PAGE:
Each Bobcat was called to the stage, one at a time, with Herring and his right-hand-man coach Drew Cox squeezing the players with bear hugs and a traditional pat on the bottom.
Then it was Jake Henderson’s turn.
The 215-pound junior lineman encircled Herring in his powerful arms and lifted him a foot off the stage floor. Henderson showed his own style of embrace. The crowd roared in delight.
When the rings were all in the owners’ hands, Herring said, “This is what dreams are made of.”
The season ended perfectly — 41 wins and 41 stones in each ring.
Laughter echoed through the auditorium but somber moments crept into the cavernous space as Ally Cosetti sang her rendition of “The Boys of Fall” before the champions were given the go to gaze at their rings.
Herring read a poem penned by his wife, Lisa, entitled “Linked.” In rhyming words, the season was relived, recounting the hurtful moments when naysayers who did not even know these Bobcats or their coaches, felt compelled to criticize.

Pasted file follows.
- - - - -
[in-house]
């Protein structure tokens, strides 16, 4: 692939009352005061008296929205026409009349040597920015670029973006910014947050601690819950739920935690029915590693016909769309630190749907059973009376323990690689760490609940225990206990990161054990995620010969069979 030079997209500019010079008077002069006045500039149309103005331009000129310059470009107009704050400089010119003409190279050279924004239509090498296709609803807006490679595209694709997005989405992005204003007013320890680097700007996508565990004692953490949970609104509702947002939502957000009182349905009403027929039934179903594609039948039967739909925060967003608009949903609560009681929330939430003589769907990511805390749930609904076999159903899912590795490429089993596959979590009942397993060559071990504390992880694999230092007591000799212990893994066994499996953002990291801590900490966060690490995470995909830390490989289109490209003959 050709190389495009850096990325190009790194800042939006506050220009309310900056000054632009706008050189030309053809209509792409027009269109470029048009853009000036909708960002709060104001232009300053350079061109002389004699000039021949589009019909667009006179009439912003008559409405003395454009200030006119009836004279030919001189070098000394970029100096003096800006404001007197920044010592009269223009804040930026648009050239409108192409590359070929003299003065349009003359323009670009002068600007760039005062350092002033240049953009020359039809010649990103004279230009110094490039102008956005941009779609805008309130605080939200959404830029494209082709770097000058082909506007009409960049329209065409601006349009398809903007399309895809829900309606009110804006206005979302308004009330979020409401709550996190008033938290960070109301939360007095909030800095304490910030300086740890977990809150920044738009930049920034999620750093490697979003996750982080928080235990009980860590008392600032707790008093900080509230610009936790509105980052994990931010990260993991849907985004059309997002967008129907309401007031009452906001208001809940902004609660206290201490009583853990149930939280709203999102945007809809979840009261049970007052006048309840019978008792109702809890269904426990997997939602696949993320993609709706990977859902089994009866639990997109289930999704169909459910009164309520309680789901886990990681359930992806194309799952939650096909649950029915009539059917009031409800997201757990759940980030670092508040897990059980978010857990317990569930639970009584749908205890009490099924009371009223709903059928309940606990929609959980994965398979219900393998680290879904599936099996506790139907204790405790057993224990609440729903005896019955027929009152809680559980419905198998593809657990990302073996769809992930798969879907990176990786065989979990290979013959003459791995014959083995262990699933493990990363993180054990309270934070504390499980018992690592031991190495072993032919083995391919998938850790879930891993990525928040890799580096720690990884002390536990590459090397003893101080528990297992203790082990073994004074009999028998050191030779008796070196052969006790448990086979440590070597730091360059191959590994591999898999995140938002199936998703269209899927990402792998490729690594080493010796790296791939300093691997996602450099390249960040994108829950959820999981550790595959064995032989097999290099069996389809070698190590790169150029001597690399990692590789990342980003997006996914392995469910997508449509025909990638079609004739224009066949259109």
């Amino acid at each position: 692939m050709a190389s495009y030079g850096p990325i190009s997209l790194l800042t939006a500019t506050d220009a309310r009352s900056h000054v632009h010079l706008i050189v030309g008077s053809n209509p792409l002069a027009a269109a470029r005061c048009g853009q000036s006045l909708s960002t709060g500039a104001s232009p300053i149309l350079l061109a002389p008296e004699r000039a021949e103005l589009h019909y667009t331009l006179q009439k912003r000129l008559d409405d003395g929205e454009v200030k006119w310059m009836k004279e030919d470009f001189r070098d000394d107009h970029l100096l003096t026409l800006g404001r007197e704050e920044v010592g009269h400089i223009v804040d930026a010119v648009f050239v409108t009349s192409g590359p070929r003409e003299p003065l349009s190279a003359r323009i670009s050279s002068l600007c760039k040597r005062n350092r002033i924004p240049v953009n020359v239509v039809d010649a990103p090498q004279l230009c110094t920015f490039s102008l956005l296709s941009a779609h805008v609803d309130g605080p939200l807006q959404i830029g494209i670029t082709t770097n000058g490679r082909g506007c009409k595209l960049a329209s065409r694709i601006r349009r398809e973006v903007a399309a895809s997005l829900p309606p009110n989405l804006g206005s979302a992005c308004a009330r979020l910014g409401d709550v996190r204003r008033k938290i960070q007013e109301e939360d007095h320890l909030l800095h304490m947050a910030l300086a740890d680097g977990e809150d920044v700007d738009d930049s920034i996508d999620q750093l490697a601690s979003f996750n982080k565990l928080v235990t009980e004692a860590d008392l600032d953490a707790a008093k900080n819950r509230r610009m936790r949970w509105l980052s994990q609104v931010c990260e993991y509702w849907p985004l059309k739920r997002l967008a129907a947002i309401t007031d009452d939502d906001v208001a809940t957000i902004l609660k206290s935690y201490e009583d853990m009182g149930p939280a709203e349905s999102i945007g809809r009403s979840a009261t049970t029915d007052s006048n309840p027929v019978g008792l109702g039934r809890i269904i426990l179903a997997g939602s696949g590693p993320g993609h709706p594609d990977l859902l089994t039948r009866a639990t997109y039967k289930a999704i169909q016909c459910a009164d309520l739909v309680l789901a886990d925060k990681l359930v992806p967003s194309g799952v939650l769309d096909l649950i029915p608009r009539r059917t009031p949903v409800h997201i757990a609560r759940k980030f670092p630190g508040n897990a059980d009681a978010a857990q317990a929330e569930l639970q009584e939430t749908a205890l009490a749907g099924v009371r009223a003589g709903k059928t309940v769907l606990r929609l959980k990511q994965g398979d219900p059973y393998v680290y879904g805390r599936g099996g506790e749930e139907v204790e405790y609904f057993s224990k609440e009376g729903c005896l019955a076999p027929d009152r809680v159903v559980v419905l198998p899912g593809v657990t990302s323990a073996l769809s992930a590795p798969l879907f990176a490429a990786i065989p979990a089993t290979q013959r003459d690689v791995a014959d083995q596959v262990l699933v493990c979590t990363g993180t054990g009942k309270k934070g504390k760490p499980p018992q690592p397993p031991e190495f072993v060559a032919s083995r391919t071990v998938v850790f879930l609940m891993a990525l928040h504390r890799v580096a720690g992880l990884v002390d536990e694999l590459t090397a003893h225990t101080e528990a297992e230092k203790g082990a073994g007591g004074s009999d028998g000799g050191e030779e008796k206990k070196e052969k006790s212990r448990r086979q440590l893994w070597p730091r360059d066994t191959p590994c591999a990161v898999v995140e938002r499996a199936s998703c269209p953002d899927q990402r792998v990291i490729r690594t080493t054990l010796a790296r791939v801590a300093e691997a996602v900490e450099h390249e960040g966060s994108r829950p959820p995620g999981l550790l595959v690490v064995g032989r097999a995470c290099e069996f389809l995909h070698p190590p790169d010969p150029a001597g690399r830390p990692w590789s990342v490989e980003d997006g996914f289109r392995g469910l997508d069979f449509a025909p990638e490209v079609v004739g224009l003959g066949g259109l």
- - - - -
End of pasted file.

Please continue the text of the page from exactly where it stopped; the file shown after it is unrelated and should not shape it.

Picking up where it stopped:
Lost to the critics were the strength and tenacity of this special group of young teens — boys who sported wills that could not and would not be broken by cruel words.
Though this team will never collectively sprint across the gridiron or run through the Bobcat tunnel into Jack Sportsman Stadium, they are forever linked – a “family,” as Herring said.
Video highlights of the season put together by John Gregorczyk with photos by Neil Tucker and set to music blared through the room, deafeningly thrilling to watch.
The black stage curtain provided the screen while the audience cheered and gasped as the championship season was relived for a brief few moments.
Was the championship worth the summer conditioning, the daily practice when the temperatures soared past 100 degrees? Was it worth the aching muscles, the stinging eyes as sweat dripped and puddled on brows?
Collectively, these Boys of Fall have no doubt.